Some years ago, I wrote about the skulls on my desk, asserting that any scientist worth their salt should have at least one. My skulls, however—six of them until recently, are not just “ordinary” modern human skulls (much as I would love to have one), but rather replicas of famous fossil hominid skulls and crania. It has been a while since I’ve added to my collection, but Santa was good to me this past Christmas, bringing me a replica of the “La Chapelle-aux-Saints 1” skull of Homo neanderthalensis, and for today’s birthday my wife gave me a replica of the “Toumaï” cranium of Sahelanthropus tchadensis.
The “La Chapelle-aux-Saints 1” skull was discovered in 1908 in La Chapelle-aux-Saints, France and is thought to be about 50,000–60,000 years old. It was the most complete Neanderthal skull at the time it was discovered and had a brain capacity exceeding 1600 cc—more than most modern humans. Unfortunately, initial reconstructions of Neanderthal anatomy based on la Chapelle-aux-Saints material depicted the species with thrust-forward skulls, stooped posture, bent hips and knees, and a divergent big toe—reinforcing existing synonymy of the term “Neanderthal” with brutality and savagery. The errors were eventually corrected, but only after decades had passed, and even today this unfair characterization lingers still among the general public.
This particular individual was a male, probably around 40 years of age at the time of his death, and in poor health. He had lost most of his teeth and was suffering from resorption of bone in the mandible and arthritis. This has been widely cited as an example of Neanderthal altruism, since with most of his teeth missing he would have been unable to process his own food. Later studies, however, have shown that the La Chapelle-aux-Saints 1 individual still had enough teeth in place to chew his own food, although perhaps with some difficulty (Tappen 1985).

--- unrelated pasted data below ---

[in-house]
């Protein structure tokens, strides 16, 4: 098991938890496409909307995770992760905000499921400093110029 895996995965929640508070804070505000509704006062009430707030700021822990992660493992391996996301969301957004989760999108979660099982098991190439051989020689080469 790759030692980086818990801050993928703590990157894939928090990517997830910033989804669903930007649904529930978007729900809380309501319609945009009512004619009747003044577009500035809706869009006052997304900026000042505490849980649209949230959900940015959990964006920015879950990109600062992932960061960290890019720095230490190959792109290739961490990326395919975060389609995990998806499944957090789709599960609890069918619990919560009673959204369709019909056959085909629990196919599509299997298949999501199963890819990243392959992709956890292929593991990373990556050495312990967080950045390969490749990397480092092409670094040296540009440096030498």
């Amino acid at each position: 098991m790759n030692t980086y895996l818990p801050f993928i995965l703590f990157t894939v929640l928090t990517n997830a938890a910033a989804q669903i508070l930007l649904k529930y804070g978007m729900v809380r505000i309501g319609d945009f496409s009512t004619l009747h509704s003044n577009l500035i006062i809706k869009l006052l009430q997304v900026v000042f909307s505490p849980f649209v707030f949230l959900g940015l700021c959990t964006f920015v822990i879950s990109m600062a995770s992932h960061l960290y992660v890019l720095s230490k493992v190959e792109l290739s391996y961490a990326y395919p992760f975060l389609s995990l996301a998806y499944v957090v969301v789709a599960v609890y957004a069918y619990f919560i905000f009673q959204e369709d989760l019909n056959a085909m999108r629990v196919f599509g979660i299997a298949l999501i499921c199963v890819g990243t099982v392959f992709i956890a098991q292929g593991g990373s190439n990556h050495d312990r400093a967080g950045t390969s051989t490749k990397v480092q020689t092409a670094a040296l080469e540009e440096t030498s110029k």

Sahelanthropus tchadensis was formally described in 2002 based on cranial remains of at least six individuals dated to about 6–7 million years ago during the Miocene epoch. “Toumaï” is the most complete of all the cranial remains, although it was crushed and badly deformed. To date, all the fossils found of Sahelanthropus have come from a small area of northern Chad.
The age of Sahelanthropus puts it around the time of the human-chimpanzee last common ancestor (HCLCA). At the time it was described, only cranial fragments were included in the original description, and the position of the opening for the spinal chord was used to infer that the species walked upright. However, a femur was also found alongside the cranium but was placed with animal bones and excluded from the original analysis. Later analysis of the femur concluded that Sahelanthropus was not bipedal (Macchiarelli et al. 2020), putting its status as a possible relative of the HCLCA into doubt. One alternative possibility that has been raised is that Sahelanthropus is not ancestral to either humans or chimpanzees, but rather to gorillas—a no less significant possibility since fossils attributed to the presumed gorilla lineage at this time consist only of teeth dating to about 10 million years ago.
Macchiarelli, R., A. Bergeret-Medina, D. Marchi & B. Wood. 2020. Nature and relationships of Sahelanthropus tchadensis. Journal of Human Evolution 149:102898. doi:10.1016/j.jhevol.2020.102898
Tappen, N. C. 1985. The dentition of the “Old Man” of La Chapelle-aux-Saints and inferences concerning Neanderthal behavior. American Journal of Physical Anthropology 67(1):43–50. doi:10.1002/ajpa.1330670106
©️ Ted C. MacRae 2022